Defined contribution continues to dominate private sector pensions
Out of around 9.5 million active members of private sector workplace pension schemes only 1.6 million are accruing new defined benefits, and this is projected to fall to less than 1 million by 2020 as the decline of defined benefit schemes accelerates, a report by The Pensions Policy Institute, sponsored by MetLife Assurance forecasts.
The report notes the increased cost of funding a defined benefit pension, which has risen from 11% of salary in the 1950’s to 21% of salary now. The combined cost of all the risks associated with defined benefit pension scheme provision has reduced the attractiveness of providing defined benefit pensions in the private sector.
In marked contrast, active membership of private sector defined contribution schemes is projected to more than double from 6.6 million to 16 million as the launch of auto-enrolment from October 2012 transforms the provision of workplace pensions in the private sector, the report “The changing landscape of pension schemes in the private sector in the UK” says.
This fundamental transformation of the private sector pension landscape in the UK means that most of the complex and often little-understood risks associated with providing a pension (namely longevity, investment and inflation) are being transferred to future new employees.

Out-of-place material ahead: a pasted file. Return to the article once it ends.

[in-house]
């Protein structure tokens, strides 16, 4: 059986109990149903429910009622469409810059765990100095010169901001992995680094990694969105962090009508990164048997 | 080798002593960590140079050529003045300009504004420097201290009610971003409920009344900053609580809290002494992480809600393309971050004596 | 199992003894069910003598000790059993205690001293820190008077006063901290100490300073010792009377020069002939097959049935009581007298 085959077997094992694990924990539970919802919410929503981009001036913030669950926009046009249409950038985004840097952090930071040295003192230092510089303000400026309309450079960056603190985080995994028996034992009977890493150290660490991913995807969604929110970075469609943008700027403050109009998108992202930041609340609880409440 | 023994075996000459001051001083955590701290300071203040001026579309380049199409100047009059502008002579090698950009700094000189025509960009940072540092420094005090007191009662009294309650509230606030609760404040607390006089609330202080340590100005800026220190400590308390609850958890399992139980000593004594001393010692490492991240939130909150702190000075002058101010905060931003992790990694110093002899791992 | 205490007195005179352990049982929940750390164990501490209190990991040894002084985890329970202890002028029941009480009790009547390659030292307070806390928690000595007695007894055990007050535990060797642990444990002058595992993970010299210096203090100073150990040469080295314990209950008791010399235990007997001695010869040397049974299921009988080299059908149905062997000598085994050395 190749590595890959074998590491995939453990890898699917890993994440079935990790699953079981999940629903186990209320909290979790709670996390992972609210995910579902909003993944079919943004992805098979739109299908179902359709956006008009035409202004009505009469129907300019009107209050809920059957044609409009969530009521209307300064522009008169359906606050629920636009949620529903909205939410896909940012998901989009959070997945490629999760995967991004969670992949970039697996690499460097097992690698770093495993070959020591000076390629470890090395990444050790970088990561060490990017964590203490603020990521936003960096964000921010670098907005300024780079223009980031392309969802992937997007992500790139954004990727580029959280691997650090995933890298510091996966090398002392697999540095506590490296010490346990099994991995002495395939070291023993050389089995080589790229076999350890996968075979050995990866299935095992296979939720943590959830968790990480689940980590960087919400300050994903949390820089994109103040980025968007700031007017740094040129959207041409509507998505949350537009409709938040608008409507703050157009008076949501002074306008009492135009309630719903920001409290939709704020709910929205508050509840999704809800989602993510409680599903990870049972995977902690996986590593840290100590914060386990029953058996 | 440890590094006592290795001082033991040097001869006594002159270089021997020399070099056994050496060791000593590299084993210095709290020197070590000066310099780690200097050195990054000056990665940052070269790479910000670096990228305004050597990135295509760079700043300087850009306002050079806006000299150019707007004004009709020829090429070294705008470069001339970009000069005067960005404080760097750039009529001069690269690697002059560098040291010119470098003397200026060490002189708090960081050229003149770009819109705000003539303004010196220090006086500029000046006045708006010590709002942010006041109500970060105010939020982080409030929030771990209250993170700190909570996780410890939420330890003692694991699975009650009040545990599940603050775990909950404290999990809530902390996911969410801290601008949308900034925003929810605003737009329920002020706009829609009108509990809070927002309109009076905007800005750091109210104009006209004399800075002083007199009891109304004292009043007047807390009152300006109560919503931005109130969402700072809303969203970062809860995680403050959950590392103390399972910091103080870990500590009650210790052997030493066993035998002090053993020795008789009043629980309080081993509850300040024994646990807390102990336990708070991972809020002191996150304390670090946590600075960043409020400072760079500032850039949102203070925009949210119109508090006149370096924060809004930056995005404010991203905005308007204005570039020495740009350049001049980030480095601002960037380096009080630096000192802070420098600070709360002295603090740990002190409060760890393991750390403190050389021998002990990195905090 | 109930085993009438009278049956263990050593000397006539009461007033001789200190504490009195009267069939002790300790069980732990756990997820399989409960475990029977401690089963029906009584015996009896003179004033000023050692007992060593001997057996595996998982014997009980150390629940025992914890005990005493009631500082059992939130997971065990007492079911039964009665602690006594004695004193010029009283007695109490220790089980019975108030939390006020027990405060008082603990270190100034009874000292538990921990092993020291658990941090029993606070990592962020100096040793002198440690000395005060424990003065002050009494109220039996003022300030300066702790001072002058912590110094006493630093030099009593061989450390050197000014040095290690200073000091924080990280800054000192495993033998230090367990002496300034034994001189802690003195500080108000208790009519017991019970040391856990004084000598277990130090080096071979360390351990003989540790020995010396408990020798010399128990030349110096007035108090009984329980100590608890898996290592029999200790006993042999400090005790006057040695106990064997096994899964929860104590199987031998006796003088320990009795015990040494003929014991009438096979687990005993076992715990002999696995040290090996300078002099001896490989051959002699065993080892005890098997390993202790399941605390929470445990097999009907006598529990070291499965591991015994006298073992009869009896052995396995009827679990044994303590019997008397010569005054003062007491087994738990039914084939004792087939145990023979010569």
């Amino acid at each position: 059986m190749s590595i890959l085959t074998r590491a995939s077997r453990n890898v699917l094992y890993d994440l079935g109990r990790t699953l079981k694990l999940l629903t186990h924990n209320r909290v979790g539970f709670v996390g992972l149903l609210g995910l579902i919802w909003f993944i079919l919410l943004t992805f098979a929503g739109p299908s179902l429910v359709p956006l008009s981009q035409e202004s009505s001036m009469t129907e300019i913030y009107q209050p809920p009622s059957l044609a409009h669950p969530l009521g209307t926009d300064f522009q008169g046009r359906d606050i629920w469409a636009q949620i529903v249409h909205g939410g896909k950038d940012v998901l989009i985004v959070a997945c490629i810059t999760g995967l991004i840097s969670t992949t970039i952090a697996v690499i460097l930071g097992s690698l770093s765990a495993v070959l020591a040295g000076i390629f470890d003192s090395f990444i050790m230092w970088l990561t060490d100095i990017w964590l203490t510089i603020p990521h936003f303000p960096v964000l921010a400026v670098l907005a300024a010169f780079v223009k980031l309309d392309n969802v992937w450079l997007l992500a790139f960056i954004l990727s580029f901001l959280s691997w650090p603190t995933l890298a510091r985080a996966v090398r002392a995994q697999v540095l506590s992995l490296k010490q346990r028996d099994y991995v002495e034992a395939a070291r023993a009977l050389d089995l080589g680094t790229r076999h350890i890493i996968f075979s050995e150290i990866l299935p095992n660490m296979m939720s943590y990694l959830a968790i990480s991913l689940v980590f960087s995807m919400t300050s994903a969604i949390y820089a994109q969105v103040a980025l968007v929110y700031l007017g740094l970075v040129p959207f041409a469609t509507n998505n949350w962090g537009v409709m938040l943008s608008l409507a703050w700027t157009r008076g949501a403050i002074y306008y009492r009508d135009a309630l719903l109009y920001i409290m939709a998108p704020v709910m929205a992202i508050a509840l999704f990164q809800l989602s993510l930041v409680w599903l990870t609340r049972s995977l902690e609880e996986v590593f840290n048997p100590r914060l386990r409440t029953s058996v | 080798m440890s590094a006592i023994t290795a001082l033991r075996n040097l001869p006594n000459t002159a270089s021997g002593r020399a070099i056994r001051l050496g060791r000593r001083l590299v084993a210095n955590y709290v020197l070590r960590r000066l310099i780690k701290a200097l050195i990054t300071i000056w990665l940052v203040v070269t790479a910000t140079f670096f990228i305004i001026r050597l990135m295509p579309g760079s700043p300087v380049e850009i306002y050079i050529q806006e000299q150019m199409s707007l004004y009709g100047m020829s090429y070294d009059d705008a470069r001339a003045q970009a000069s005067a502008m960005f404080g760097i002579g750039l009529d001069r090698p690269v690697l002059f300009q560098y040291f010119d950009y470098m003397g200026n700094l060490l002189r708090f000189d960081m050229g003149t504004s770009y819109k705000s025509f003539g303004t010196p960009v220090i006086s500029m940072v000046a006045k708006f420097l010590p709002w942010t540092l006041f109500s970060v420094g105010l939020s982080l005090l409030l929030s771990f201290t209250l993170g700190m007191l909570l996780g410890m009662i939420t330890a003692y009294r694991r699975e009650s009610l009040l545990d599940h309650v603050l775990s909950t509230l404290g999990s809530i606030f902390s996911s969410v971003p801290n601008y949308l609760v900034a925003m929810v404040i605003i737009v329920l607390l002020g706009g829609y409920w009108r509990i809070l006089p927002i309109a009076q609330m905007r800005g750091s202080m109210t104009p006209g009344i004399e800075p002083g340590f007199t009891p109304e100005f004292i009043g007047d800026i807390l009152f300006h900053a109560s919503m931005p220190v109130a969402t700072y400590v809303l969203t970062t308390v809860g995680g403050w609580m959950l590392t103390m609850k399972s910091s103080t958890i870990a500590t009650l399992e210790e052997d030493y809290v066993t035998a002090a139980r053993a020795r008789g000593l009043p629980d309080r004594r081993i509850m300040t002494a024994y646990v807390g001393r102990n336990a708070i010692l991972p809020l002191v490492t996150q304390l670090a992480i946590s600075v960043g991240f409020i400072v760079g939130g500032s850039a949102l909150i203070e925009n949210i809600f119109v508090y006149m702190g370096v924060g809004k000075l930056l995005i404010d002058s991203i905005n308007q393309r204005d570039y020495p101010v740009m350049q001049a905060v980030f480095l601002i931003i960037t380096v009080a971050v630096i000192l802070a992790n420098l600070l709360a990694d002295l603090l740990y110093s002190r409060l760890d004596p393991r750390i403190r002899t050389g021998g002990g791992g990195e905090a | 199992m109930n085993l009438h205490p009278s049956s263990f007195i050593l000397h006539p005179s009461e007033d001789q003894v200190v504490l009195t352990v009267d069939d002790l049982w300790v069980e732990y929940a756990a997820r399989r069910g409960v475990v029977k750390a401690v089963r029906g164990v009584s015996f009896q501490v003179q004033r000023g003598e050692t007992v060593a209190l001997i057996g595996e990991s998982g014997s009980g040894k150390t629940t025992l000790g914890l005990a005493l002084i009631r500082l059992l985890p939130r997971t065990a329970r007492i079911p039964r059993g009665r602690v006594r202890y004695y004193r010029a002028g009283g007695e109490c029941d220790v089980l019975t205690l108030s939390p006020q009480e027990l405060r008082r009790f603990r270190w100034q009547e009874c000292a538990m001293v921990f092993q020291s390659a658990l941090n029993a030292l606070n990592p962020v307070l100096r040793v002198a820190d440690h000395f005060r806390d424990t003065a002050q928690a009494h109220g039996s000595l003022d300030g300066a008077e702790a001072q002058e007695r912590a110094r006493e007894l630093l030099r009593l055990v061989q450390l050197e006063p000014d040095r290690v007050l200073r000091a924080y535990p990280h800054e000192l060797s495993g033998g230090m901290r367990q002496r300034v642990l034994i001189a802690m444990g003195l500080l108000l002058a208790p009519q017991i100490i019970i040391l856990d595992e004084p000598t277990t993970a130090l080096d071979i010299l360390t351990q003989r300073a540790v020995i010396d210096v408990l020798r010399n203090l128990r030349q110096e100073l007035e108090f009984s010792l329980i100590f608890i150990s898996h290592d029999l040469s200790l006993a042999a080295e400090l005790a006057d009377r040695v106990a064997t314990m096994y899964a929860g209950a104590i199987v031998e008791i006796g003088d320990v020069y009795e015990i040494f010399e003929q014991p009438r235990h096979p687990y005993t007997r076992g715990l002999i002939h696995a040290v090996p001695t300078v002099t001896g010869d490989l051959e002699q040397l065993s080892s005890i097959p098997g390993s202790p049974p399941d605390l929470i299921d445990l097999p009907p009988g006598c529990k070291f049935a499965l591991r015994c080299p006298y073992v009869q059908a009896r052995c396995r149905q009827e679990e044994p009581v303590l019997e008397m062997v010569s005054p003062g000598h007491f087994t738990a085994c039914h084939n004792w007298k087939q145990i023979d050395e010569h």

Wayne Daniel, Chief Executive Officer at MetLife Assurance said: “The future of private sector pension provision is defined contribution and the launch of auto-enrolment in October will significantly expand membership.”
“Managing the legacy liabilities and assets of defined benefit schemes is a major issue for the pensions industry, where MetLife Assurance has a leading role to play. The industry has to work harder to explain what is happening and how employers, trustees and employees should respond. The PPI report is a major contribution to increasing understanding of the challenges facing private sector pension provision.”
Rising costs and risks for sponsoring employers and trustees of running defined benefit schemes has highlighted strategies to mitigate liabilities with risk transfer deals such as buyouts, buy-ins and longevity deals reaching around £40 billion between 2007 and 2011.
However, that represents less than 3% of total defined benefit liabilities – which the report says “may indicate that, subject to market capacity and affordability, risk transfer deals could increase in the future”.
Daniel continues: “Currently just 16% of defined benefit schemes are open to new members compared to 36% in 2007 with replacement defined contribution schemes attracting lower employer contributions”.
“Since the individual member assumes all the risk in a defined contribution scheme, it will be important that employees are helped to understand and make informed decisions about what is needed to ensure their future pension provision provides for a comfortable retirement.”